It's been awhile since we've been "out and amongst 'em," as the colloquialism goes, but lately it seems as if I've become downright sociable, or something near that general vicinity. I had become accustomed to the comforts of home and hearth and the company of my wife and three under-trained rescue dogs, whose over-fondness for people is the reason no one comes over here anymore. I'm speaking of the dogs, of course, and not my wife.
But I'm not hard to please: A roof over my head, an easy chair that becomes a lounger, and someone to watch cable TV with who enjoys making snarky comments about these awful shows as much as I do, and I'm content. Content enough to realize that I've had my fun and to leave the nightlife to the young. But lately, there have been so many occasions and venues that have literally forced us out of the house or, rather, me out of the house that I am belatedly seeing Memphis come alive once again, and I am both amazed and overjoyed by what I see.
It began a couple of months ago when Melody and I attended an art opening at Playhouse on the Square. Up until then, I had only driven by and watched, with growing interest, the restoration of the legendary entertainment district. But this was our first visit to the square in a long time, and we marveled at the already thriving businesses and the ongoing construction. We ate lunch in an area restaurant, then widow-shopped our way to the once and future Lafayette's Music Room, where I used to make a living back during the jitterbug era. So I just had to peek in the windows and was delighted to see it looks exactly the same. The big stage is there, with intimate seating and an upper balcony with a booth for a soundman; all the prerequisites for a grand music showplace — same as it ever was. The music and audience will be new, but the venue is vintage, and wonderful, new memories will be made there — and forgotten there, too.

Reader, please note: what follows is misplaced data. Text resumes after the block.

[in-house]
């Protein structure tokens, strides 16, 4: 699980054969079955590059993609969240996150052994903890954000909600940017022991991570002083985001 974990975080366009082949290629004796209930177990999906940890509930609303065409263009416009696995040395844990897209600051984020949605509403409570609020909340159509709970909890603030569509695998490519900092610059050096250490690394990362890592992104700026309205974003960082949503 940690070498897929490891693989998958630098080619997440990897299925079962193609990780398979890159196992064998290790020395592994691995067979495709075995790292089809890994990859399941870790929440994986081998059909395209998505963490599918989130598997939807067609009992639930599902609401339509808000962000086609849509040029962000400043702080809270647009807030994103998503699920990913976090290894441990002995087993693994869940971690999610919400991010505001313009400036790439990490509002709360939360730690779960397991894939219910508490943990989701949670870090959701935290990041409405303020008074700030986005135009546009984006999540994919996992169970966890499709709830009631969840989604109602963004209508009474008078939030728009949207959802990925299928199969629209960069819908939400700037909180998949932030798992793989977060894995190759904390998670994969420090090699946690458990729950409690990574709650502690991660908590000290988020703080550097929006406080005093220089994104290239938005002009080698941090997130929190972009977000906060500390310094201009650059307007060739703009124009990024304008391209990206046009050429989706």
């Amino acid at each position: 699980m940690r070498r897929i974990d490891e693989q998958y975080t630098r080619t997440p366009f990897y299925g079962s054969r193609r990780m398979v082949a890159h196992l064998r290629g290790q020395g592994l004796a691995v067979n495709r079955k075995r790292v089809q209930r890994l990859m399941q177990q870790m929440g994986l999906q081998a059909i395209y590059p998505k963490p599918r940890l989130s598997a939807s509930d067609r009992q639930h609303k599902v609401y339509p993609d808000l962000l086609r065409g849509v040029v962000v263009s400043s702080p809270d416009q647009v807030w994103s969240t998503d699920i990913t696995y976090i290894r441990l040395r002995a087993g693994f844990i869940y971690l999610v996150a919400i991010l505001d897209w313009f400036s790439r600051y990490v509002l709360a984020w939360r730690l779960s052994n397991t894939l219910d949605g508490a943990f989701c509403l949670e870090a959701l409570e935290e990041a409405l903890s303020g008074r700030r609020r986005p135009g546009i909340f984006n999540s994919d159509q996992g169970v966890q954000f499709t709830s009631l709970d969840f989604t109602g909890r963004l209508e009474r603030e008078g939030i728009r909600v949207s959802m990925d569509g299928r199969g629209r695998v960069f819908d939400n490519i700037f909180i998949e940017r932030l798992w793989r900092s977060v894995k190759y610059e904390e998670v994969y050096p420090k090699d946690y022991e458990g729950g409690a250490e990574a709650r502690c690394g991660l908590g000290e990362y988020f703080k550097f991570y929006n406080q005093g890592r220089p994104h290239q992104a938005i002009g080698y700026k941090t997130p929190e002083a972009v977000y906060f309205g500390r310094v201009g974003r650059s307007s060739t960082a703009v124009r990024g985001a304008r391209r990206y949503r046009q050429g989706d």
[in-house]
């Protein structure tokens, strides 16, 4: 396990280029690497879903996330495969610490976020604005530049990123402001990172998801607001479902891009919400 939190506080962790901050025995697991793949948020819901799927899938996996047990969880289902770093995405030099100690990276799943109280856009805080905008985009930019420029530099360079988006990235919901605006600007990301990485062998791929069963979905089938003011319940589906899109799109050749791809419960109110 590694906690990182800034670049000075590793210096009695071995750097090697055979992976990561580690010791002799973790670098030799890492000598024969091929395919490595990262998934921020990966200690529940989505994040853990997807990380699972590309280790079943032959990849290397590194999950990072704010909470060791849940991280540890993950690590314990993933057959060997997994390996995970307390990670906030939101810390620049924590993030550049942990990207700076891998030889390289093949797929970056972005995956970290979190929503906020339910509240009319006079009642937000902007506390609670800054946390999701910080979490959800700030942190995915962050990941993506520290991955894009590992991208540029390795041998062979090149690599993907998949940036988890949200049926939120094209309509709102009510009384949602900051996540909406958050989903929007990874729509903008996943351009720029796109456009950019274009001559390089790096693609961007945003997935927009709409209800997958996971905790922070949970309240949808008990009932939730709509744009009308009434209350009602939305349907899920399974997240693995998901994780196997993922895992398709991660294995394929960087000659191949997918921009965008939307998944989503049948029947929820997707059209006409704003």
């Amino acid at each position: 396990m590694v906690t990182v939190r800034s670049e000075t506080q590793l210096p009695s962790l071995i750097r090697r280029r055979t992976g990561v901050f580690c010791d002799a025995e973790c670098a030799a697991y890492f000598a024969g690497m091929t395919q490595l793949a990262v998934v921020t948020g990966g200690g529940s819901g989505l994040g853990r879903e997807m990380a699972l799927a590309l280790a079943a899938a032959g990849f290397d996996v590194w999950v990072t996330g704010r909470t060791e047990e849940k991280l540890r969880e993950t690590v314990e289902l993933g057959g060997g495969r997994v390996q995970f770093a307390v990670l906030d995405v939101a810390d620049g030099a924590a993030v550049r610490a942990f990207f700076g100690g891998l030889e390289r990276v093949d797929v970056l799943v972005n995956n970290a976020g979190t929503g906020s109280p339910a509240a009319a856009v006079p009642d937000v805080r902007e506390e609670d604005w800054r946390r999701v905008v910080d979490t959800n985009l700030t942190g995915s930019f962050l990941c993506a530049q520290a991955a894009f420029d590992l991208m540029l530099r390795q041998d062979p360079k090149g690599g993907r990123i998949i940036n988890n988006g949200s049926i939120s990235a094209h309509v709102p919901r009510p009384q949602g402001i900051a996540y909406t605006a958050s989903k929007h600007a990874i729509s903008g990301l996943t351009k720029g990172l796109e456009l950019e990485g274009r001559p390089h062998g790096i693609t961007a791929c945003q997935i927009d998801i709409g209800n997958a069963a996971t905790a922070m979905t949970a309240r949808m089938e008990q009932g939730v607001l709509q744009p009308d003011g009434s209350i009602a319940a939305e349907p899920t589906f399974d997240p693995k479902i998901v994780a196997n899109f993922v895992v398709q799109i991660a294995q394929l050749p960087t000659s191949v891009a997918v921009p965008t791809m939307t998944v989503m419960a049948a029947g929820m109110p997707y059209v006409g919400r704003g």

The developers deserve congratulations, especially for the square's architecture. Even the parking garage looks terrific. I thought Yosemite Sam's would have to be dynamited out of their spot, but somehow even that once-nasty old building looks elegant. A California-based investment group announced plans to transform the deteriorating French Quarter Inn into a boutique hotel, and with the addition of the architecturally gorgeous new Hattiloo Theatre, the square will become Memphis' theater district. Imagine that.
Following that outing, a gracious friend got us tickets to see the Zombies at the new Hi-Tone on Cleveland, which gave us the chance to see the development in and around the old Sears-Crosstown. Jobs, jobs, jobs, people. Which put us in a good mood to hear there was no seating in the Hi-Tone, so we took refuge on some steps in the back. But as soon as the Zombies came on, I was drawn, like magic, to join the standing throng in front of the bandstand. For years, my policy has been to go nowhere I can't be seated, but the Zombies made me want to stand, and I can die happy knowing I got to hear Colin Blunstone sing "Time of the Season" 10 feet in front of me.
Melody convinced me that good things awaited outside of our den, and that began a spasm of social activities. We heard Eddie Harrison and Debbie Jamison sing at Neil's. We revisited the square, this time at night, to hear guitar virtuoso Dave Cousar play a set at Le Chardonnay and then on to Huey's to witness the yearly visit by Larry Raspberry and the Highsteppers. In the same night! I'm delighted to see new music venues open up for both local talent and traveling acts, and of course the jewel is the Levitt Shell.
- Justin Fox Burks
- Levitt Shell
I doubt there's a better way to spend an evening than under the stars at the Levitt Shell listening to music. The venue is beautiful and becomes magical when the sun goes down and the lighting comes up. The sound is professional and whoever books the different and often unique acts couldn't be doing a better job. The coming months will bring an array of talent to one of our city's most beautiful, green expanses, and it's all free.
Only an asshole would criticize such a wonderful undertaking — so it may as well be me. There's one noticeable, and aggravating, design flaw at the shell. I imagine whoever designed the large slab of concrete between the stage and the grass intended it as a dance floor, but in the several events I have recently attended, it has become a major distraction. How can you concentrate on the performers and their music with people constantly milling about directly in front of the stage? Stage-front has become a shortcut to the bathroom and a place for unattended children to run wild. As the evening progresses, the kids are replaced by clueless, often inebriated attendees, who stand in front of the stage, blocking the view of half the audience. My suggestion for a more enjoyable experience: Dig up the asphalt and plant more grass. That aside, it seems to me that, at long last, Memphis is a happening place once again. I believe I just might stick around.